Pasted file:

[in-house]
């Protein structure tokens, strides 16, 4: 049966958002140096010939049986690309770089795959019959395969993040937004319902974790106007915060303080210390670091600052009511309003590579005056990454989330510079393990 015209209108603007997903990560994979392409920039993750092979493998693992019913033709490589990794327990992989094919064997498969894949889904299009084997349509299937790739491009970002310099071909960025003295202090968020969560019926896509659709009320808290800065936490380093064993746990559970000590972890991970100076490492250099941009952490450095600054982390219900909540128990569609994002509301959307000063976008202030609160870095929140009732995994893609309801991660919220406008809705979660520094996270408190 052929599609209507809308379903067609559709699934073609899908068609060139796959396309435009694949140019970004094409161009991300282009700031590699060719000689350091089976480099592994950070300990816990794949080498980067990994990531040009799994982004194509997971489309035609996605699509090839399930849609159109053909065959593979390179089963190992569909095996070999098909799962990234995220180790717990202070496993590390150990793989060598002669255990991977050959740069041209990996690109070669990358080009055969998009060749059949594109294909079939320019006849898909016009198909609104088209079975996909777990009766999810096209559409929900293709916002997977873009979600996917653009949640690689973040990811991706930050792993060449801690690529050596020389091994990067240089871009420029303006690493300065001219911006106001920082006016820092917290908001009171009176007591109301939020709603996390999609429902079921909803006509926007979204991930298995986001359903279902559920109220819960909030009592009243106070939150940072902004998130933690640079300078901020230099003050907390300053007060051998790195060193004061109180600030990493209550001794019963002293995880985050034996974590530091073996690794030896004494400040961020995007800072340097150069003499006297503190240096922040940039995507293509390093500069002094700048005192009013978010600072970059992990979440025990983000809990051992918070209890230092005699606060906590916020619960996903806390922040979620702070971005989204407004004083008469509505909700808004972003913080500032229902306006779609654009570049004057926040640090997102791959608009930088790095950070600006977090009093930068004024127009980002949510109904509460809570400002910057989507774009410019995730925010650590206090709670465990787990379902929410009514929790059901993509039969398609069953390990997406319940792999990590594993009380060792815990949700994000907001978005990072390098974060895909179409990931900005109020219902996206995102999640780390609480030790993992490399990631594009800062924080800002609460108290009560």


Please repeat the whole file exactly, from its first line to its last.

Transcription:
[in-house]
């Protein structure tokens, strides 16, 4: 049966958002140096010939049986690309770089795959019959395969993040937004319902974790106007915060303080210390670091600052009511309003590579005056990454989330510079393990 015209209108603007997903990560994979392409920039993750092979493998693992019913033709490589990794327990992989094919064997498969894949889904299009084997349509299937790739491009970002310099071909960025003295202090968020969560019926896509659709009320808290800065936490380093064993746990559970000590972890991970100076490492250099941009952490450095600054982390219900909540128990569609994002509301959307000063976008202030609160870095929140009732995994893609309801991660919220406008809705979660520094996270408190 052929599609209507809308379903067609559709699934073609899908068609060139796959396309435009694949140019970004094409161009991300282009700031590699060719000689350091089976480099592994950070300990816990794949080498980067990994990531040009799994982004194509997971489309035609996605699509090839399930849609159109053909065959593979390179089963190992569909095996070999098909799962990234995220180790717990202070496993590390150990793989060598002669255990991977050959740069041209990996690109070669990358080009055969998009060749059949594109294909079939320019006849898909016009198909609104088209079975996909777990009766999810096209559409929900293709916002997977873009979600996917653009949640690689973040990811991706930050792993060449801690690529050596020389091994990067240089871009420029303006690493300065001219911006106001920082006016820092917290908001009171009176007591109301939020709603996390999609429902079921909803006509926007979204991930298995986001359903279902559920109220819960909030009592009243106070939150940072902004998130933690640079300078901020230099003050907390300053007060051998790195060193004061109180600030990493209550001794019963002293995880985050034996974590530091073996690794030896004494400040961020995007800072340097150069003499006297503190240096922040940039995507293509390093500069002094700048005192009013978010600072970059992990979440025990983000809990051992918070209890230092005699606060906590916020619960996903806390922040979620702070971005989204407004004083008469509505909700808004972003913080500032229902306006779609654009570049004057926040640090997102791959608009930088790095950070600006977090009093930068004024127009980002949510109904509460809570400002910057989507774009410019995730925010650590206090709670465990787990379902929410009514929790059901993509039969398609069953390990997406319940792999990590594993009380060792815990949700994000907001978005990072390098974060895909179409990931900005109020219902996206995102999640780390609480030790993992490399990631594009800062924080800002609460108290009560």